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Movie Review

Rush Hour 2 picks up where Rush Hour left off. That might seem an obvious thing to say, but after summer sibling Jurassic Park III jumped from point A to point G to point B, nothing can be taken for granted in the sequel game. After cracking his first case on U.S. soil, Inspector Lee returns to China, and newfound cohort LAPD Detective James Carter takes a vacation to visit him. Carter is hoping for lots of down time interrupted only by beautiful Asian women, but gets caught up in one of Lee’s cases instead. The U.S. Embassy has been bombed, and two undercover customs officials killed. China’s most dangerous gang, the Fu-Cang-Long Triad is behind it. Racing against—or in cooperation with—the U.S. Secret Service (no one is sure which), Lee and Carter track Triad boss Ricky Tan, who’s responsible for laundering $100 million worth of counterfeit U.S. $100 "superbills." By coincidence (there are no coincidences in action films), Tan is also the double-crossing former detective who killed Lee’s father. In the mix for good measure are hard-nosed henchwoman Hu Li (Ziyi Zhang of Crouching Tiger fame), a covert Spanish rose named Isabella and intricately choreographed kung-fu dizzying enough to give this critic a head rush.

positive content: Nobody watches a Jackie Chan movie for its rich characterization. There’s a reason for that. This time around, writers try to add depth to Chan’s character by tugging heartstrings with the story of Lee’s deceased father. It doesn’t work. But the theme they’re trying to convey is that Lee’s life has been profoundly affected by the death of his father, and that’s a noble message. Also, as co-workers and friends, Carter and Lee consistently respect and protect one another.

spiritual content: Hanging from a bamboo pole hundreds of feet above the street, Carter screams a half-serious prayer: "Lord Jesus, I don’t wanna die. Please help me live!"

sexual content: Most of the film’s women dress to impress or seduce. A few are shown in lingerie. Carter in particular has no qualms about ogling them. He and Lee visit a massage parlor where no one is fully clothed; Carter relishes a massage from four beautiful women. When a fight breaks out in the parlor, one man’s towel gets ripped off and his nakedness is shown from the rear. Carter and Lee are dumped from a gangster’s car and left nude on a Hong Kong highway (audiences see them from behind and from a distance). A flamboyantly gay retailer’s banter is played for laughs. Agent Isabella often uses her seductive powers to get her way on the job.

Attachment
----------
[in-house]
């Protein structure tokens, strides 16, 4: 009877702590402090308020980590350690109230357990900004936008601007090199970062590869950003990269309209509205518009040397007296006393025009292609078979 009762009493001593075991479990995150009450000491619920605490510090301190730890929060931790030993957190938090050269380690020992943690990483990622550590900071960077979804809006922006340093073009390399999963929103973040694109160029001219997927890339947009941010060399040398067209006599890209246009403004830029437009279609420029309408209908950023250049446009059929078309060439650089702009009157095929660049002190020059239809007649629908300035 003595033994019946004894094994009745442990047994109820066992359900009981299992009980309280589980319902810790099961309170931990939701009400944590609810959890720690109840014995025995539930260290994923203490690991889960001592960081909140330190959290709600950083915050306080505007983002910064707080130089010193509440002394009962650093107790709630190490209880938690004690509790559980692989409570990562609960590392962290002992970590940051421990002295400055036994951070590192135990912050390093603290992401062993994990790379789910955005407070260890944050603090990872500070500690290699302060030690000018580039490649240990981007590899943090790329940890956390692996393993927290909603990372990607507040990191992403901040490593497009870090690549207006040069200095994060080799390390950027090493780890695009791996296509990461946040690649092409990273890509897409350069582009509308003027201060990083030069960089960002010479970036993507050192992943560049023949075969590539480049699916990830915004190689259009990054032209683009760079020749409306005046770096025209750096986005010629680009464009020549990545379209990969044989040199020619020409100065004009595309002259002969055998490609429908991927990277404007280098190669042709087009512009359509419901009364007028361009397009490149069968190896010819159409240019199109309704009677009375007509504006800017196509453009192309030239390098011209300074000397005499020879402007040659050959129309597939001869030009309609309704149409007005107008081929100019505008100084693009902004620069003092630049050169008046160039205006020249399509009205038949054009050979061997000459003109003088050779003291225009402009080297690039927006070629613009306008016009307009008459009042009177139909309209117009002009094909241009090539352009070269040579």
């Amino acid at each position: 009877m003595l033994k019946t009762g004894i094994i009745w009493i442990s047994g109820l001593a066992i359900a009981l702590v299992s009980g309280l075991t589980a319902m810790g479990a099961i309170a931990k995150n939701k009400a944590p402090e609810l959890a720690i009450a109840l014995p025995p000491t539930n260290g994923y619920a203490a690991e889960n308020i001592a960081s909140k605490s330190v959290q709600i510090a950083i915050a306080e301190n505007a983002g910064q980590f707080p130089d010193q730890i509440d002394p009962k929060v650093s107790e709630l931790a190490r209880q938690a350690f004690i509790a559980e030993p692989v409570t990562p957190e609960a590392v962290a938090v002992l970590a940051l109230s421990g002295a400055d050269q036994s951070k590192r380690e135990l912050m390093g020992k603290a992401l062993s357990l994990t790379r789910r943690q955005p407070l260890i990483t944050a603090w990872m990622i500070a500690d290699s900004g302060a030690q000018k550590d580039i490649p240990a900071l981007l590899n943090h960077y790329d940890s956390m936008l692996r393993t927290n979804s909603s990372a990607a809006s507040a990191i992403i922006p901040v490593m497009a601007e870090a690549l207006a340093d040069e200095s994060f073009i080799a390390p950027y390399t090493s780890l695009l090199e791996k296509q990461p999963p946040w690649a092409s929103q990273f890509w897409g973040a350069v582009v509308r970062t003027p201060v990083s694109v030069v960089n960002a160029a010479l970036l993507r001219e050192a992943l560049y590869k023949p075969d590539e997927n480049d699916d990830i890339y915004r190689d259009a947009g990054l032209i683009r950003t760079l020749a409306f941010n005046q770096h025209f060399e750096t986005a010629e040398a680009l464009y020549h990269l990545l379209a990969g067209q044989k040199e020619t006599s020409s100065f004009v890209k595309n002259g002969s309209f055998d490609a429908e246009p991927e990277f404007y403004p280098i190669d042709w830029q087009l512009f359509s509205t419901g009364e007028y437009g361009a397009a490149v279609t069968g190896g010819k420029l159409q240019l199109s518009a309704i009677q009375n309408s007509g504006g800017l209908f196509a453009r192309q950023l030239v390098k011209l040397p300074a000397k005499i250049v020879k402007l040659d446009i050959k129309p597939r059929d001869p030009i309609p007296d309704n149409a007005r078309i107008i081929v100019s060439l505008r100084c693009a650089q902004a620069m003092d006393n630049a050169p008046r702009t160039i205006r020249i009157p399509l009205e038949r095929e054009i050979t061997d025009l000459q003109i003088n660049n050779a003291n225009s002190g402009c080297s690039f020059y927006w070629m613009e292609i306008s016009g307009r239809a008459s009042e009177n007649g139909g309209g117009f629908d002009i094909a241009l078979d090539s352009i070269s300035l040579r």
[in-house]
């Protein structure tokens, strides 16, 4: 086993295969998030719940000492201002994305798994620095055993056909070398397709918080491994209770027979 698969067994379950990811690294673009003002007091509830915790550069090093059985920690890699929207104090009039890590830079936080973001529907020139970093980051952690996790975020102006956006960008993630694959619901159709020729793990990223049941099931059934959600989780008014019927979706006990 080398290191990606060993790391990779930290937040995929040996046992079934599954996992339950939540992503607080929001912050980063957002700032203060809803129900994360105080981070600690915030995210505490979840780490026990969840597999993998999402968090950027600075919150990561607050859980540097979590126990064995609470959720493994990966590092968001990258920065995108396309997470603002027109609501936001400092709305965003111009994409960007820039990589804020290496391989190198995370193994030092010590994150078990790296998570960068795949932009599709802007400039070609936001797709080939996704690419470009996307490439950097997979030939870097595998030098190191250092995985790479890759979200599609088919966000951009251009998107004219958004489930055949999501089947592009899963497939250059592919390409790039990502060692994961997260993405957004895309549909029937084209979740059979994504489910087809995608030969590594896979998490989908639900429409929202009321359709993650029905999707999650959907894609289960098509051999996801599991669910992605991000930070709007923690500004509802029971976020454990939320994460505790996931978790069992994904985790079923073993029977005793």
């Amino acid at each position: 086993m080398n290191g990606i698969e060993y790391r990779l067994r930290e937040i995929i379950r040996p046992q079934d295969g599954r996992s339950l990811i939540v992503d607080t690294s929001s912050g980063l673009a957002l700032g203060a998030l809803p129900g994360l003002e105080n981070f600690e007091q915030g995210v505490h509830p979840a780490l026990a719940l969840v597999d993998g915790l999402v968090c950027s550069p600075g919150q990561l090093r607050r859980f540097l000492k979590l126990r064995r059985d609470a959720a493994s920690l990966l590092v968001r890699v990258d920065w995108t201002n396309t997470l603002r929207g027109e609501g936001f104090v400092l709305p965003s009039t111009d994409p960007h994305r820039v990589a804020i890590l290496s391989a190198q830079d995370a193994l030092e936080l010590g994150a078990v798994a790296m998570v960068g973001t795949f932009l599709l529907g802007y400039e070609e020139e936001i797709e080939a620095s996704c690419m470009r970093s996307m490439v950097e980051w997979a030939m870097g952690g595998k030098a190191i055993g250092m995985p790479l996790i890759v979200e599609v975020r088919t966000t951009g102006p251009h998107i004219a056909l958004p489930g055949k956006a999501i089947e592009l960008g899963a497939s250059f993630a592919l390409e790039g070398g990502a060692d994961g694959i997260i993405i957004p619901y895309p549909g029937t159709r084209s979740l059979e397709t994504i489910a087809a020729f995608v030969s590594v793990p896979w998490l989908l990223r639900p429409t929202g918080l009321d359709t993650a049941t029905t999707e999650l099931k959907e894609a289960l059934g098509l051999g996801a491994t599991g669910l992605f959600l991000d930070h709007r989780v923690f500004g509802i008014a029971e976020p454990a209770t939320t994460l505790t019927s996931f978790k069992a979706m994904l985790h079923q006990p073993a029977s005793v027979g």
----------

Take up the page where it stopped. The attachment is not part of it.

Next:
violent content: As can be expected, the story line of this film exists simply to string together a series of full-scale martial arts battles. Kicks, chops, flips and blocks abound. Hu Li spends the whole movie trying to do in Carter. She angers him so much that he tells her, "I ain’t never hit a woman in my life, but your a-- is pushing it." Several bombs go off, destroying property and at least three lives. (The deaths are not shown.) Tan is shot and falls from his yacht. Later, he falls several stories to his death. Isabella is shot, but not fatally. A rich American hotel owner is stabbed to death.

crude or profane language: Rush Hour 2 goes much lighter on the profanity than its predecessor, most notably cutting down uses of the s-word from 38 to six. Still, there’s plenty of foul language to go around. H--- gets a pretty good workout (22 times); a-- and d--n pop up almost as much. God’s name is misused half a dozen times, and there are a few uses of crude sexual slang.

drug and alcohol content: The agents’ work leads them into several clubs serving alcohol.

other negative elements: Tan’s money laundering takes place in a Vegas casino where Carter spends the better part of an evening at the craps table. Carter and Lee exchange numerous racial jokes. The jabs come across as lighthearted, affectionate banter between colleagues, but they may offend some viewers. Several times, Carter tries to get Lee’s mind off his work and onto other things. Rather than serving as a challenge to live a more balanced life, the younger agent’s entreaties play more as an advertisement for hedonism and instant gratification.

conclusion: Speaking last fall about his television cartoon program Jackie Chan Adventures, Chan stated, "We make a point not to make it ugly or violent ... I don’t start fights. I defend myself. You don’t see blood. If it’s bad for kids, you don’t see it in this show. I tell kids violence is no good. [Kids] can have [excitement] without seeing blood or people getting hurt or killed. In the series, I do a lot of fancy stunts—leaping, jumping chasing, fighting bad men—many at a time. But you can do that in a way that’s fun and entertaining, not bloody or scary." Though Rush Hour 2 doesn’t pretend to be geared toward kids, some semblance of this philosophy shows up in the film. In contrast with the slow-mo violence popularized by films like The Matrix, Chan-style fight scenes don’t invite viewers to dwell on gore or injury. All of the good guys’ actions are indeed defensively rather than offensively motivated. So it’s not that Rush Hour 2’s violence is graphic or over-the-top. It’s just that there’s so much of it. That, a moderate dose of immodesty and offensive language should keep families from trying to beat the traffic to see this film.


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